For those in liturgical churches, a significant part of that practice is found in the creeds and prayers that have been unconsciously absorbed and now shape the believers’ worldviews. No matter what a believer’s background, the book encourages us to identify and evaluate the rituals in our lives and in our households, with a view to eliminating some and creating others that will lead to healthier and more worshipful spiritual lives.

I don’t come from a liturgical background, and I know that formality can often become rote and ignored, but this book helped me see more of the value of internalizing the tenets of Christianity through the creeds and prayers – and of course through Scripture memorization, which we can all work at on our own.

At a first read, I was disappointed, because the book called to a felt need in my life, to worship deeper and more truly, and I felt it raised the issue but didn’t give a solution. Discussion with friends helped me see that the solution is present all the way through the book instead of in a concluding summary like I had expected. Thus, it takes more work to find and apply, but that’s life. An author handing out a pat and easy, formulaic take-away would not be truly helping readers.

The take-away is this: a challenge to become aware of the influences on our hearts, and to take corrective action as necessary to develop new habits of the heart and spirit. In beginning to do this, I’m seeing small but healthy changes in my life, and I believe that new habits are forming.

If you’ve read You Are What You Love, take a look at the discussion questions, which include brief videos from the author as well as printed questions. I had already marked this as a book to re-read and allow to steep in my understanding, and this will definitely be an asset.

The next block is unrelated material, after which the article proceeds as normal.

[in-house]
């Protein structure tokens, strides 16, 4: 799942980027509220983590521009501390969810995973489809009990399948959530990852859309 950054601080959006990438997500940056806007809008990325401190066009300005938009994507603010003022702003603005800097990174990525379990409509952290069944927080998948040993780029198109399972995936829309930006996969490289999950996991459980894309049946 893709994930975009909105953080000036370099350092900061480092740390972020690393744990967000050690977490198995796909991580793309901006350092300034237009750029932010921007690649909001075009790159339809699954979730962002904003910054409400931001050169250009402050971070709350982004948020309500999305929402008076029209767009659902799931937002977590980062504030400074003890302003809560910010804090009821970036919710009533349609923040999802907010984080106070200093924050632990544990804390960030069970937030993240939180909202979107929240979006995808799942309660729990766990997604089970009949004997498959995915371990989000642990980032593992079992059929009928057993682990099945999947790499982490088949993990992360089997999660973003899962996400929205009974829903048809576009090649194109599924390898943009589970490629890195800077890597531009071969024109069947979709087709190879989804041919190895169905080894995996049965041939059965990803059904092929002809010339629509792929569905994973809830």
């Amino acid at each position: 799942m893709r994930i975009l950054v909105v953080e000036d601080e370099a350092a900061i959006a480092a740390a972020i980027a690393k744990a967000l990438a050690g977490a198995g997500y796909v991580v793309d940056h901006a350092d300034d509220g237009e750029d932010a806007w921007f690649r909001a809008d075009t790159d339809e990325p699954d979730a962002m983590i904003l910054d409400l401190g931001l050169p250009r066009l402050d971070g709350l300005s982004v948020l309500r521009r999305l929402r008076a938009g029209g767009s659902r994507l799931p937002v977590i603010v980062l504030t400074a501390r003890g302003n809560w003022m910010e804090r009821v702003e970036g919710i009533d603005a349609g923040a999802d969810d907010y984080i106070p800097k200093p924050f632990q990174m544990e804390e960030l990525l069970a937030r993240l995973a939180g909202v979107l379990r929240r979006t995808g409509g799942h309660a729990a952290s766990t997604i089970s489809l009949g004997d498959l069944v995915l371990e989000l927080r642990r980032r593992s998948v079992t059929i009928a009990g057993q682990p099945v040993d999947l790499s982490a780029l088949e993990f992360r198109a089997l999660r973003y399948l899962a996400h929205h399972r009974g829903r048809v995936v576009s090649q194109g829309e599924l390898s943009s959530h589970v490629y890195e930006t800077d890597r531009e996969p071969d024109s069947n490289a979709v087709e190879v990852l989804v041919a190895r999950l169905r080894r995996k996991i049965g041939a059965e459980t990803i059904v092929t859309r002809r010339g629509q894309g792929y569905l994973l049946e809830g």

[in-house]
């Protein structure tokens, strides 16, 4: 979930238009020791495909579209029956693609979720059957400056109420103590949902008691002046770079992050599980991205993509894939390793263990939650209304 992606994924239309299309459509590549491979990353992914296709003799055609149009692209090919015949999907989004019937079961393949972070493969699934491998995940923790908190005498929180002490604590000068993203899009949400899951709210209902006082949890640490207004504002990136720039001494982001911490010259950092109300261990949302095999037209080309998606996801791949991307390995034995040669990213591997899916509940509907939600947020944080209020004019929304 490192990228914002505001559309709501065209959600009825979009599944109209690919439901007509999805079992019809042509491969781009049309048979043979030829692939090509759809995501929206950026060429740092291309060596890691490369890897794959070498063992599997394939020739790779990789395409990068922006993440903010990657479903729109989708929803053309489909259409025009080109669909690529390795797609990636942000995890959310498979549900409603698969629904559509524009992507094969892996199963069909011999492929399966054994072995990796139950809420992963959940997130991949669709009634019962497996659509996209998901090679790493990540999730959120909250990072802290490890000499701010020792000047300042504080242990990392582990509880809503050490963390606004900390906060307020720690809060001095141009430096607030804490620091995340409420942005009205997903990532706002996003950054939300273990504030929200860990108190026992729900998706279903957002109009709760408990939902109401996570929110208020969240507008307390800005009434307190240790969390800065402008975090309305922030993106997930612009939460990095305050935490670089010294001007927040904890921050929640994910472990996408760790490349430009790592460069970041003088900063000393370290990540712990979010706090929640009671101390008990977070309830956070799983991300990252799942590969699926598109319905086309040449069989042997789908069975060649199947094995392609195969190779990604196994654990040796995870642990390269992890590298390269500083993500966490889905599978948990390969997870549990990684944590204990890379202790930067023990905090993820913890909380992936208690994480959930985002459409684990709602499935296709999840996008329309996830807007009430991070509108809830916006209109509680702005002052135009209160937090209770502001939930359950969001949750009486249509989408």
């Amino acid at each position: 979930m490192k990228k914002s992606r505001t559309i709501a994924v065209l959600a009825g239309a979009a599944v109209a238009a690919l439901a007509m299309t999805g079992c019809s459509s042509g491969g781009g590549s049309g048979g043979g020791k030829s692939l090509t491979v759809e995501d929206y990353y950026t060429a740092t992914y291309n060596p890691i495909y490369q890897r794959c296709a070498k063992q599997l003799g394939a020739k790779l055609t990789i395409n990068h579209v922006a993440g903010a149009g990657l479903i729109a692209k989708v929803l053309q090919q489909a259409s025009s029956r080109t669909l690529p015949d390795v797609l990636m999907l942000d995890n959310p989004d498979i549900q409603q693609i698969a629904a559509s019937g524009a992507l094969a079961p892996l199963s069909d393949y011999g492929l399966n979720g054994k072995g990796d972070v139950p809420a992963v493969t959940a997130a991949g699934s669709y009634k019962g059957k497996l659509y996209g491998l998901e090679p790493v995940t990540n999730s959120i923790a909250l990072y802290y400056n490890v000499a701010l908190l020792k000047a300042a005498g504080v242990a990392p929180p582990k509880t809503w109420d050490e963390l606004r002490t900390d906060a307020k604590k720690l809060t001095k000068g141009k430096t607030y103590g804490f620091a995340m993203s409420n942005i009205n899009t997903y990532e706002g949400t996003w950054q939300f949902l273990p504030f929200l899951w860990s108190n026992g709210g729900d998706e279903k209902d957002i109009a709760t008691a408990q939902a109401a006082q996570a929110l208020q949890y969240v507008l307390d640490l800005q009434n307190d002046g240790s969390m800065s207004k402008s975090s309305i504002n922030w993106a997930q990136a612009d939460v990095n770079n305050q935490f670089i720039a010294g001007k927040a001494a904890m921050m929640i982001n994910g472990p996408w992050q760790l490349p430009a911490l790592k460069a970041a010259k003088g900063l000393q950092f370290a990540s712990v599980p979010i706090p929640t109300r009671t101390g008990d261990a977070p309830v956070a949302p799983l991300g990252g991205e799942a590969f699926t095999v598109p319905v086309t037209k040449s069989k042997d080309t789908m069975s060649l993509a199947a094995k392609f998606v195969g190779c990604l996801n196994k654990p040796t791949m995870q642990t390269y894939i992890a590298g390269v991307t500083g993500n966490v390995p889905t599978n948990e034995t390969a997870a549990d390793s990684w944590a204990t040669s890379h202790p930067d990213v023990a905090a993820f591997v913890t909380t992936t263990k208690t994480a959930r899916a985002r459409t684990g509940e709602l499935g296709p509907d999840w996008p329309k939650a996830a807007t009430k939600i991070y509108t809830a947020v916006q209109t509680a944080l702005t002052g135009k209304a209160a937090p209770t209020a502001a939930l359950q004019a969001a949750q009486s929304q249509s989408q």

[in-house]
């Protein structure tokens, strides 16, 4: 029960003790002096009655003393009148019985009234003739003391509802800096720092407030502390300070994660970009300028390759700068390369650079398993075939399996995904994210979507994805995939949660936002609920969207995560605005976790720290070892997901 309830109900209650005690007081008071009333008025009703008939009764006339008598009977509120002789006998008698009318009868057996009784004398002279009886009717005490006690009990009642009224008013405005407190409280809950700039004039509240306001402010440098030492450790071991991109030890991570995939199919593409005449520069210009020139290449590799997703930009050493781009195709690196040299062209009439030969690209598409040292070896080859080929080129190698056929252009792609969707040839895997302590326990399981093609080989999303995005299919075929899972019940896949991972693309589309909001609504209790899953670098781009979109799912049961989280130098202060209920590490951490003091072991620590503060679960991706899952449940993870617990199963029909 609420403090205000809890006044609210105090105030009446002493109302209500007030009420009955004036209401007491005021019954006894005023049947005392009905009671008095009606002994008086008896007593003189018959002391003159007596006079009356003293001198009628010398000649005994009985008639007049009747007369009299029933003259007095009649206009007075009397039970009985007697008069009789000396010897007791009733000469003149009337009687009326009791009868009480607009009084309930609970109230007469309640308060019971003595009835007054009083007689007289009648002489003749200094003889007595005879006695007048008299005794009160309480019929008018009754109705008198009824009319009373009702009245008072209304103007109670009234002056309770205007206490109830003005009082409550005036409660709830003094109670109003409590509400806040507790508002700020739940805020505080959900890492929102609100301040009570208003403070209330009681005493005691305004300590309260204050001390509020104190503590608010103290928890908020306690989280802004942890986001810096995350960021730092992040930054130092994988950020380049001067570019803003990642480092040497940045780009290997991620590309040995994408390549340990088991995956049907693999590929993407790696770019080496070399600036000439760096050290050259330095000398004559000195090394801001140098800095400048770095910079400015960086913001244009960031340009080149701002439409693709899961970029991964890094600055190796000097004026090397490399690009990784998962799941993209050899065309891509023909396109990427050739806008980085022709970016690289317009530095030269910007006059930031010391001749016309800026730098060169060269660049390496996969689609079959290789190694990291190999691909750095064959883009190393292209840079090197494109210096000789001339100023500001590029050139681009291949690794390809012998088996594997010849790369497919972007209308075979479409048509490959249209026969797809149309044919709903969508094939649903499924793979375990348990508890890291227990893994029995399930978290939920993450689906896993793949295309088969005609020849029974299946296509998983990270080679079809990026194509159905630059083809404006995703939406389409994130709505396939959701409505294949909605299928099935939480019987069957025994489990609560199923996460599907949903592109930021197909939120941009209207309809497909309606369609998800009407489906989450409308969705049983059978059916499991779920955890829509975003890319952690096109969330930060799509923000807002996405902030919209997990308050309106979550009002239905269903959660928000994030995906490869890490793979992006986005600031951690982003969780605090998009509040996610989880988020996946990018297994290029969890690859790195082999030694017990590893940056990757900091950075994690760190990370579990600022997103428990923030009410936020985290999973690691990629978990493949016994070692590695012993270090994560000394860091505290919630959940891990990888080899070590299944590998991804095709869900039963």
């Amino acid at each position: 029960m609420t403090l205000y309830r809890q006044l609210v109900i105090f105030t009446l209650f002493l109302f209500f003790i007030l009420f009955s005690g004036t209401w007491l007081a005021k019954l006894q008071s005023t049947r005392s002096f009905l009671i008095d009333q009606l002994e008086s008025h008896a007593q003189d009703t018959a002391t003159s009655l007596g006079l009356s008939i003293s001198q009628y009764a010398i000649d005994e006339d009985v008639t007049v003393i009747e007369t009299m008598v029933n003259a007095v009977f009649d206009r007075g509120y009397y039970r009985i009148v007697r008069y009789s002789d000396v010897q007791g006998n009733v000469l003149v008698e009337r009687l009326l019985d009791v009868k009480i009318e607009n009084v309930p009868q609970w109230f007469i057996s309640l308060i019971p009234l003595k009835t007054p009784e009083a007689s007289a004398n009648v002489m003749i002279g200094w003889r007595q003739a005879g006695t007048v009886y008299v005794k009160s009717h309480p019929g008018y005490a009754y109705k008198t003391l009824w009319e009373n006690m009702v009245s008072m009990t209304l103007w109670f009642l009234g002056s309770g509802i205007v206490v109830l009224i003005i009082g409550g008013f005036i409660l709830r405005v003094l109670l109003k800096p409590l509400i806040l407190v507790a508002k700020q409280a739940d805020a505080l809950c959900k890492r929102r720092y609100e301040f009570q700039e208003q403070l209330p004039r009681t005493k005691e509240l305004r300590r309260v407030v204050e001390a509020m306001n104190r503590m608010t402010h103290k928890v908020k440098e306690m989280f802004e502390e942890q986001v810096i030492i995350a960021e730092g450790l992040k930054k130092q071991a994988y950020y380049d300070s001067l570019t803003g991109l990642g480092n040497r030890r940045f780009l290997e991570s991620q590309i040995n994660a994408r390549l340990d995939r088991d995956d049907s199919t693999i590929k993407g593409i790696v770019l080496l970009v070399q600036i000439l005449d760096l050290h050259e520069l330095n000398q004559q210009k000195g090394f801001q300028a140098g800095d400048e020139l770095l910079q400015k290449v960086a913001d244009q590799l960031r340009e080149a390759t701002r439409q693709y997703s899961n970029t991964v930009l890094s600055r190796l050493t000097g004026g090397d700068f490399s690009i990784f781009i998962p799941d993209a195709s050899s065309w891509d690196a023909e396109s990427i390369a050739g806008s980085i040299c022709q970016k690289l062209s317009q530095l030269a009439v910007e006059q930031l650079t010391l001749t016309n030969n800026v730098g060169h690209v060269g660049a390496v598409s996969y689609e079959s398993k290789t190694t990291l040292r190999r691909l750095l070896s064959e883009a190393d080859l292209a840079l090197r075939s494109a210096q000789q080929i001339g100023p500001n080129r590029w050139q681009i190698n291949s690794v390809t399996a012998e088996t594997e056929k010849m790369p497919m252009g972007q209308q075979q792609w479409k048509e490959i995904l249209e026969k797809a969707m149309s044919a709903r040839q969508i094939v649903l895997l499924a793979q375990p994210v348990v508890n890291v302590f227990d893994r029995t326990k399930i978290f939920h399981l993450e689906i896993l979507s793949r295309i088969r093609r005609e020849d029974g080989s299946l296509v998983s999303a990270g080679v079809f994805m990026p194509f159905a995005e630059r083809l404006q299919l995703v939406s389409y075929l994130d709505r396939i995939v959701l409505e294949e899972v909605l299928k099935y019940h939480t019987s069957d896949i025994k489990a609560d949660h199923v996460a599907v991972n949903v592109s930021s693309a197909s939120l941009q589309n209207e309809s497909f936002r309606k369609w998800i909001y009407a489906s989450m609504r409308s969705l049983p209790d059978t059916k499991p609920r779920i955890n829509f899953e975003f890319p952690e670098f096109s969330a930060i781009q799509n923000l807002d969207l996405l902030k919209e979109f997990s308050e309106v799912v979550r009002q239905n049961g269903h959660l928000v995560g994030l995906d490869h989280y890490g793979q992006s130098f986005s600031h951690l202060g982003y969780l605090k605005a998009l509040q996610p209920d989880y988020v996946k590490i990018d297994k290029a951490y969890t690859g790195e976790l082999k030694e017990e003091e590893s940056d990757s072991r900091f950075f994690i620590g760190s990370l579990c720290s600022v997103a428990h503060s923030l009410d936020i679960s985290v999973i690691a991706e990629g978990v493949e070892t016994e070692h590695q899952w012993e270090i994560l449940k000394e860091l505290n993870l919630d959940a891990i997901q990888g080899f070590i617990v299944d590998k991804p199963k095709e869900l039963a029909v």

Award-winning author James K. A. Smith is professor of philosophy at Calvin College, Michigan. For more about the author and his work, visit jameskasmith.com. You Are What You Love received the 2017 Grace Irwin Award, Canada’s largest literary prize for a book written by a Christian author.

[Review copy from my personal library.]

Review: Undercut, by Heather Day Gilbert

Undercut, by Heather Day Gilbert | Hemlock Creek Suspense book 2Undercut, by Heather Day Gilbert (WoodHaven Press, 2017)

Her sister and brother used to follow their FBI father to the shooting range, but Molly McClure has always been different. She’d rather dress in pretty clothes and arrange her hair.

Truth told, she didn’t sound like my kind of character. But it didn’t take long for Molly to impress me, and she certainly carries the heroine role with courage. What I admire about Molly is that she knows what she wants, and instead of going to the extreme of either passive hinting or aggressive pressure, she takes an honest, direct approach.

This is a romantic suspense story, where Molly and PTSD-scarred ex-military sniper Zane Boone, now turned lumberjack, each carry a previous attraction to the other. When they meet again, she’s not pushy, but she’s sure not sitting back pining. She meets him as a confident equal, and while there are doubts, there’s not the angst we too often see.

The suspense comes because Zane is convinced someone’s stalking him. He’s very much in alert mode, and it shows in his reactions.

For a novella-length story (132 pages), Undercut packs a lot of action and emotional content. It’s book 2 in the Hemlock Creek Suspense series. Book 1 was Molly’s sister Katie’s story, so I assume book 3 will feature their brother, Brandon.

Undercut first released in the ebook box set, Kill Zone, and is now available on its own in print and digital formats.

Heather Day Gilbert always delivers a good read with strong characters, whether she’s writing about Vikings (God’s Daughter and Forest Child) or contemporary suspense (the Murder in the Mountains series and the Hemlock Creek Suspense series). For more about the author and her books, visit heatherdaygilbert.com.

[Review copy provided by the author.]